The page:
Here’s an example from Kafka’s story about an extreme performance artist who fasts. He’s a mistrustful character, who stays holed up in his cage 24/7 and doesn’t relate to his audience. There’s no dialog until the end, when he’s at the point of death. And then there’s a long stretch of it, including, these lines spoken to the overseer: “I have to fast, I can’t help it,” said the hunger artist... “And why can’t you help it?” “Because,” said the hunger artist, lifting his head a little and speaking with his lips pursed, as if for a kiss, right into the overseer’s ear so that nothing would be missed, “because I couldn’t find the food I liked...”
What can we infer from this passage? A lot! First of all, this is the only dialog in the entire story, and there’s a big chunk of it. Take note when a story changes in style. Also, note that the hunger artist motivates this interaction. We infer that he’s now desperate for human communication. Kafka has a gorgeous action line in here—the hunger artist, struggling up though he’s terribly weak, and pursing his lips as if for a kiss that grazes the overseer’s ear. This is Kafka’s way of evoking intimacy through an action and through a metaphor—the kiss.
A less savvy writer might’ve written: The hunger artist was about to die, and felt desperate for someone to talk to. He whispered stuff in the overseer’s ear.
Finally, here’s a passage from my YA horror, Dorianna where I try to create a huge sense of difference from before and after Dorianna’s making a dangerous vow with a Prince of Darkness:
I’m dizzy. I need fresh air, now. But I want this promise more than anything. Ever. “What’s the price?” I rasp.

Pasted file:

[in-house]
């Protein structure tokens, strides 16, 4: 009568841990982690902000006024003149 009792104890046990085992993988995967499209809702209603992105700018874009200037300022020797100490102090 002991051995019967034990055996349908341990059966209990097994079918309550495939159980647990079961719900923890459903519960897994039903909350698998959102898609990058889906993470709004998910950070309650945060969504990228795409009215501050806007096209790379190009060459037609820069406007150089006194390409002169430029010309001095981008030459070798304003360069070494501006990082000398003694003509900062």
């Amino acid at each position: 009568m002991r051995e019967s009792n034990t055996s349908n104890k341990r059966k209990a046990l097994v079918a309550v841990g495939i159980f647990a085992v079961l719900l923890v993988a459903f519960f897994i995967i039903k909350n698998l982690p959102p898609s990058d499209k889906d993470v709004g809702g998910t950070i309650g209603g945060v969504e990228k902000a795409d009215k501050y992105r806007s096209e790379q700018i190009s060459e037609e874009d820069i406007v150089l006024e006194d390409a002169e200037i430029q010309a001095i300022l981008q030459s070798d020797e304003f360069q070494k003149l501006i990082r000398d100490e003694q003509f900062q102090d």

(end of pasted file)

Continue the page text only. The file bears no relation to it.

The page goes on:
Wilson’s stare burns into me. “Can’t say, exactly.” He takes a long breath. “But there always is.” His words are ice and fire. Flutters of snowflakes pattering silently under my skin, that melt into scorching sparks.
I follow an irrepressible urge to stand up, and look down on Wilson with his narrow, feral face and piercings. I need Ander to look at me with that passion, over and over. I need those hater girls put in their place. I need a friend, and for people to want to be with me all of the time, to never, ever be bored—only to love me.
It’s worth any price.
A powerful force in me breaks loose, a flu bug races rampant up my spine. Like when I got hooked into rooting for the Pacers one season—the burn of wanting them to smash their opponents. I had their plastic ball hanging from my window, and concentrated on its hypnotic pendulum as I fell asleep. Team fever.
“Would you . . . give your soul?” Wilson’s whisper invades my gut, my brain.
Ander’s aching gaze from our time at the beach shimmers in front of me. Enticing. I can almost feel his kiss. Like water. Drink it in. I’ve never wanted anything as much as I want this, this . . . “I’d give anything for power, easy youth and beauty.” My voice comes from all around me, spreading, gluey on my skin. “Yes, I’d even give my . . . soul.”
The air spirals into a funnel, draining all oxygen from the room with a hiss. So-, so-, soul. In an instant, new air swoops in, air suffused with rich, delicious minerals. I gulp it in, openmouthed, so very thirsty.